Counterpoint: The Positive Effects of Rail
It invites more people to stay, work, and play here
The Politics column in the July issue titled “Corporate Rail” attempted to cast an investment in commuter rail expansion from Boston to Nashua and Manchester as “subsidizing big business” simply because of the proximity of station locations to large businesses such as Dyn and BAE Systems. The author asks why the state should support businesses that are “doing just fine,” questions whether people from the Upper Valley or Lakes Region would ride the train, asks if it’s worth providing support for our regional airport or if it would make working in New Hampshire more attractive for young workers. As a 20-something small business owner with peers in Boston who long to live and work in the Granite State, I think I have a unique perspective missing from that column.
I specifically chose to locate my business, Café la Reine, in the heart of downtown Manchester because I saw a revitalization underway and I wanted to take part in shaping it. As companies like Dyn have grown, so has my business. When new tech spinoffs led by former Dyn employees incubate at Alpha Loft and then take flight, my business grows, I hire more people, pay more taxes and purchase more from my purveyors. More employees in a community means more people dining out, renting or owning homes and contributing to the economy, which benefits the entire state. So will a rail stop in downtown Manchester help Dyn? I sure hope so, because that will have beneficial ripple effects. This sequence will be repeated in communities throughout the rail corridor while aiding the entire state. A rising tide lifts all boats.
Does the Manchester-Boston Regional Airport’s location and its limited use by residents in the North Country detract from the more than $1 billion in economic output it generates for the entire state? Of course not. So why should this hold true for commuter rail? This parochial line of thinking is what is holding New Hampshire back and baffles customers I meet from Chicago, Denver and elsewhere who would consider a community 50 miles outside of a thriving city center as a suburb, not a different planet. Rail has the power to help strengthen our connections with Boston and harness the talent it offers.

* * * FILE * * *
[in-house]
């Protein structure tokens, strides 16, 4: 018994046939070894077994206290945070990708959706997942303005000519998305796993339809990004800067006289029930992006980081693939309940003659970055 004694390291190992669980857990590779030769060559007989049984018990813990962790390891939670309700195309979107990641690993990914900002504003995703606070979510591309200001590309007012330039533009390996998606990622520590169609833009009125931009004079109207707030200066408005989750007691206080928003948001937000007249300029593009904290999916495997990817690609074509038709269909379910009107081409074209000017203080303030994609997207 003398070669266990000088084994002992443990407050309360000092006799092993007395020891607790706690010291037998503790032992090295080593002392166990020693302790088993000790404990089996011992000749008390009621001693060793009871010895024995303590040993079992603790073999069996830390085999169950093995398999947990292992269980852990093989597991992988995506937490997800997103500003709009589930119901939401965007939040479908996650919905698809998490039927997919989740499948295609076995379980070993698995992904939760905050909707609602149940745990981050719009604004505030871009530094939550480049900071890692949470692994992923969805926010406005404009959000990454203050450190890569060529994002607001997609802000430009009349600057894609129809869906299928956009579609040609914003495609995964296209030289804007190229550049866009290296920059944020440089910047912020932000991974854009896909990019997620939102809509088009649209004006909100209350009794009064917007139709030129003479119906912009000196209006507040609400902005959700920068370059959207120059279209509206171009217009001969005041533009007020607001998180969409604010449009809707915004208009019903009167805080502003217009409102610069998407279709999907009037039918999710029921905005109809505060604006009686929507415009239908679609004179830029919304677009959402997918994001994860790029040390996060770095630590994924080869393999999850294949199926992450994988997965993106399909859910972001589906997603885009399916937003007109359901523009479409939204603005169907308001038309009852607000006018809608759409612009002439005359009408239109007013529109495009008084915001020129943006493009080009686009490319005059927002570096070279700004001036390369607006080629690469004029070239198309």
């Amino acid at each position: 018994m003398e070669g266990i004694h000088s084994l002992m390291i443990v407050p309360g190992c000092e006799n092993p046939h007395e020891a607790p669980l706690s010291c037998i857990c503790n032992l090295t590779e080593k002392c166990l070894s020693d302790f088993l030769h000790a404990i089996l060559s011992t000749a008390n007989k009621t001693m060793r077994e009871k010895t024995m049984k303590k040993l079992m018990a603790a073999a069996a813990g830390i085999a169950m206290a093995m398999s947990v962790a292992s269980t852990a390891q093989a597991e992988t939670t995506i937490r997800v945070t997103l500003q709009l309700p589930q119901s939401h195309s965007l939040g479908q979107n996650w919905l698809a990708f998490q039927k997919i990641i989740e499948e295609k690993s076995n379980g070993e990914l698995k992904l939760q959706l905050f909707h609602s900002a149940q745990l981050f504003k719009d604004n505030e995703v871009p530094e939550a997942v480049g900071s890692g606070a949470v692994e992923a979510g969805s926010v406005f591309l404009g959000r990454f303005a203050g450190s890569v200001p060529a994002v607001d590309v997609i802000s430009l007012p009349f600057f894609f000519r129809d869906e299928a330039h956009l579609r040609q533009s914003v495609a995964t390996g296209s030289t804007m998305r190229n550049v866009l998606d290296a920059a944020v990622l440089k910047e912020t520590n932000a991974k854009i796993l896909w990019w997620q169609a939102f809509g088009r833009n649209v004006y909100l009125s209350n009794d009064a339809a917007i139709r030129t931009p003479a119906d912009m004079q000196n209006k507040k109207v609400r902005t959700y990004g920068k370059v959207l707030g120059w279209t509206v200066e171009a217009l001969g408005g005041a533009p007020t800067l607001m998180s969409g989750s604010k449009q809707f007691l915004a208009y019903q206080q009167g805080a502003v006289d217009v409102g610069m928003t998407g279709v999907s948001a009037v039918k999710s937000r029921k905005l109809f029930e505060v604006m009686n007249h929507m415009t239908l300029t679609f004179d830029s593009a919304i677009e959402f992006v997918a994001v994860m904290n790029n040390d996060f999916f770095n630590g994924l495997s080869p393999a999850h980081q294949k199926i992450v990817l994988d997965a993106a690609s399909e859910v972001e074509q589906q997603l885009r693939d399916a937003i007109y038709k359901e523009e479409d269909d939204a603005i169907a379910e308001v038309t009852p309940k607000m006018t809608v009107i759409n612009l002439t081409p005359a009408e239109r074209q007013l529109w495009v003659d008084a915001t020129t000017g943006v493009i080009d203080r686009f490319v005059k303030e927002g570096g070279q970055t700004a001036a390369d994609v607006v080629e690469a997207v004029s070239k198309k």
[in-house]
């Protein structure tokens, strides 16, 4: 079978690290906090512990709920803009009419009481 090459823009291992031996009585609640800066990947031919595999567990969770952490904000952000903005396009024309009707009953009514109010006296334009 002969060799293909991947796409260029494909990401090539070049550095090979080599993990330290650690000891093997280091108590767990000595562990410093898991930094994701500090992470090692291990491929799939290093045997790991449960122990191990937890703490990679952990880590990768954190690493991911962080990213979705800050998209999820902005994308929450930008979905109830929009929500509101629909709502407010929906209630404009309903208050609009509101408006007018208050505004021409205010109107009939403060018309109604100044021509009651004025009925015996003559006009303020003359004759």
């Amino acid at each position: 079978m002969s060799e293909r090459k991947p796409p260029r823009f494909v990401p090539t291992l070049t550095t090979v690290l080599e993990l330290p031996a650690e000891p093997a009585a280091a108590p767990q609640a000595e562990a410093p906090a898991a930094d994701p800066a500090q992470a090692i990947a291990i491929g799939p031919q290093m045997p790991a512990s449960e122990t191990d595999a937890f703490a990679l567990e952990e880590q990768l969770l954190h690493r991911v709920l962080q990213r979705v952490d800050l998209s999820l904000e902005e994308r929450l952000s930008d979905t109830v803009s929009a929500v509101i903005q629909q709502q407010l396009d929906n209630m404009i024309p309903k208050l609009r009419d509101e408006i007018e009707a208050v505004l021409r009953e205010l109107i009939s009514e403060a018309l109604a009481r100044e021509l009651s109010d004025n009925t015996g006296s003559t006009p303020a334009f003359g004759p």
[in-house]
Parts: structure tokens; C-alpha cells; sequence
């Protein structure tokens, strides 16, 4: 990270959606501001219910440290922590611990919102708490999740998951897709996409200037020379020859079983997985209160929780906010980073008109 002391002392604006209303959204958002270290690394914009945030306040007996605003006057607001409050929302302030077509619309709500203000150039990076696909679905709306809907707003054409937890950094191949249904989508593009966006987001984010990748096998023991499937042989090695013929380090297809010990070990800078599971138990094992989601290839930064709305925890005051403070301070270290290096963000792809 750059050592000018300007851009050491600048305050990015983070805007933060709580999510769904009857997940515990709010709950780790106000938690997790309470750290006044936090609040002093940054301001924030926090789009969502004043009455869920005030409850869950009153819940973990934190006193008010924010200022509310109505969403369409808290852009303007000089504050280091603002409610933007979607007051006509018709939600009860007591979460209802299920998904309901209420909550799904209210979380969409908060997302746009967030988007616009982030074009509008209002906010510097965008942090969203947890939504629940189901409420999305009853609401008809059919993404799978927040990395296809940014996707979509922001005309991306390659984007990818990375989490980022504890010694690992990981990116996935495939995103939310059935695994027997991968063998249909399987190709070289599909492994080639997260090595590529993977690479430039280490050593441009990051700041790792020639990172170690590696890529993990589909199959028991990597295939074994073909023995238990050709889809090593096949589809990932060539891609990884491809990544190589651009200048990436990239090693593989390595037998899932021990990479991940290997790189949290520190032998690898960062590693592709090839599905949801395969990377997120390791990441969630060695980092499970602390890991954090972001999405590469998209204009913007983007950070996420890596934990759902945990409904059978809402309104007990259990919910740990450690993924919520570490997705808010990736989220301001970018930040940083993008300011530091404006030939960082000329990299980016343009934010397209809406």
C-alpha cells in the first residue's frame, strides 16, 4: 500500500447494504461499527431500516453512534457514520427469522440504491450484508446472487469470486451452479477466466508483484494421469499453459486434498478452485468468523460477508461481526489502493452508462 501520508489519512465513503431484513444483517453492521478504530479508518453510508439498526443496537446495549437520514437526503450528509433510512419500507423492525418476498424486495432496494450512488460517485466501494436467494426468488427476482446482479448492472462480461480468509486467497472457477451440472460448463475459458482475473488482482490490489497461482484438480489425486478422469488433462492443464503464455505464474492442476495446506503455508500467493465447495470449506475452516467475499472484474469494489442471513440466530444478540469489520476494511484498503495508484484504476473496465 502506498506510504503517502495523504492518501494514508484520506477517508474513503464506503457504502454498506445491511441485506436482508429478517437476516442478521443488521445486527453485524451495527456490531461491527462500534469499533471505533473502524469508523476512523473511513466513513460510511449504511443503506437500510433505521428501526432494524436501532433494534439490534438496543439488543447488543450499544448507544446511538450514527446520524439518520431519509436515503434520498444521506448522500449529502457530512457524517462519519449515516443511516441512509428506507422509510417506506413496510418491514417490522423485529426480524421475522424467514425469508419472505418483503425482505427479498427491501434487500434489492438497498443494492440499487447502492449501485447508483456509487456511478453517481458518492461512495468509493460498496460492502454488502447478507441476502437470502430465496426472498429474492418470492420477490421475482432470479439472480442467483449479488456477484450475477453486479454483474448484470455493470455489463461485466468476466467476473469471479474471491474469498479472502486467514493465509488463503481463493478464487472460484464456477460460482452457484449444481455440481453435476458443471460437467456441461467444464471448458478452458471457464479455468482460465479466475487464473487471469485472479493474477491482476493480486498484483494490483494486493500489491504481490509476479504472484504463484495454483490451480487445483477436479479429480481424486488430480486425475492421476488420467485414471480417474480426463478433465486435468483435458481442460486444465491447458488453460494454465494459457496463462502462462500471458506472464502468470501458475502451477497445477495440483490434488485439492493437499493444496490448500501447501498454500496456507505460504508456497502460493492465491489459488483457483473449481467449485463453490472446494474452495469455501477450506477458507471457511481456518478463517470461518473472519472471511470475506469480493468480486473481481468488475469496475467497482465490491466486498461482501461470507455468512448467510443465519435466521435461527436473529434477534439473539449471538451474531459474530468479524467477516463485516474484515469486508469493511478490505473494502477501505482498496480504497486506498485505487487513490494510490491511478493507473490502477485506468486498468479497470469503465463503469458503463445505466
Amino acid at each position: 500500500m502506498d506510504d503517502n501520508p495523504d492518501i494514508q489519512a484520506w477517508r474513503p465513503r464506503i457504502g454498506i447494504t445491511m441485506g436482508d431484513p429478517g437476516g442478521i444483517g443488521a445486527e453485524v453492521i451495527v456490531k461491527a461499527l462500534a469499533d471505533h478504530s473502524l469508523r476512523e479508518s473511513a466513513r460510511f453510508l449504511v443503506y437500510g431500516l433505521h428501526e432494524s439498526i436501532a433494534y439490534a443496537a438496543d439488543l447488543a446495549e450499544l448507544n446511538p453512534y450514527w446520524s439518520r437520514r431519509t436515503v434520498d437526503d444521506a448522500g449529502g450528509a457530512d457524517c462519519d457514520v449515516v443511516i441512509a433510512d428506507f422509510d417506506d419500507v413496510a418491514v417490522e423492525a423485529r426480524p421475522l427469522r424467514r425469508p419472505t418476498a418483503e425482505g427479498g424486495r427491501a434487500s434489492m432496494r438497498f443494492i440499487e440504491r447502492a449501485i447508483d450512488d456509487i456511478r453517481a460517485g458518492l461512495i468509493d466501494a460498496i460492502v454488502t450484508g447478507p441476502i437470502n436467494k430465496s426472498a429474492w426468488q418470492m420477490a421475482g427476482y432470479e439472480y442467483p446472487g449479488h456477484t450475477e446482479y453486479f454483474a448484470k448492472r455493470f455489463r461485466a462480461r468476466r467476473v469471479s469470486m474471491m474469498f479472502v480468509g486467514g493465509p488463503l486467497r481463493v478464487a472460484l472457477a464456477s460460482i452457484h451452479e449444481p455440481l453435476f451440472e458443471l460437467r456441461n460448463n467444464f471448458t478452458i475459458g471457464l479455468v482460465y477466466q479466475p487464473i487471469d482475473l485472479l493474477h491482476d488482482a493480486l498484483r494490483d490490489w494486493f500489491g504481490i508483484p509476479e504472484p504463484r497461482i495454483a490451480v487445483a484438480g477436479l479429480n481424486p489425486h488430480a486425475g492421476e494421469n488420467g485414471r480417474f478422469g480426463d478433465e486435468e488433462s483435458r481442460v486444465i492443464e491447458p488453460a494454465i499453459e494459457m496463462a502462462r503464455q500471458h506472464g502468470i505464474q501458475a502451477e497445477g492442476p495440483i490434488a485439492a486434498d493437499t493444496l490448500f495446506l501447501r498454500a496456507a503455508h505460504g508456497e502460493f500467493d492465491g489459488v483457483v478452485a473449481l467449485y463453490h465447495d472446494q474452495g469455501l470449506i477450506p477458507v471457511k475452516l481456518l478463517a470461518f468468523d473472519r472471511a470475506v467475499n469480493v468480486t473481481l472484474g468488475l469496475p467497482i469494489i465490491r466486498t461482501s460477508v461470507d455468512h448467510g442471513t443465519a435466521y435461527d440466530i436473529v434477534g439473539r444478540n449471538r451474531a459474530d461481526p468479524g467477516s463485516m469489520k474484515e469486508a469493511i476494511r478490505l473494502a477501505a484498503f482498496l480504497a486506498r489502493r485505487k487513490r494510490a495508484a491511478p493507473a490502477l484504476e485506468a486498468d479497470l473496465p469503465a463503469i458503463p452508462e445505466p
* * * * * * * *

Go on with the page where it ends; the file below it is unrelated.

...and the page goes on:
Speaking of talent, each year thousands of graduates depart New Hampshire colleges and universities and participate in the rat race that consists of overpaying for an apartment in Allston or Brighton while working in downtown Boston for several years. After a few moves closer to the city, another round of frustration sets in when it becomes time to purchase a home. Skyrocketing real estate prices cause people to settle for a home far away from work but accessible via public transportation. Many of my friends are in this cycle as we speak, and they are envious of my ability to stay, work and play in New Hampshire. So to me, it’s not inconceivable that young professionals would want to live in Boston and work in New Hampshire (or vice versa) — it’s a reality.
With anemic economic growth, a well-documented lack of in-migration and the percentage of New Hampshire’s population at age 65 and older set to double over the next 20 years, policymakers need to make some serious choices. They can maintain the status quo and risk falling further behind, or they can follow the will of more than 74 percent of New Hampshire residents who support passenger rail expansion and the thousands of jobs and hundreds of millions of dollars in real estate development and reinvested workers’ earnings that it will deliver. Either way, large and small business owners are watching.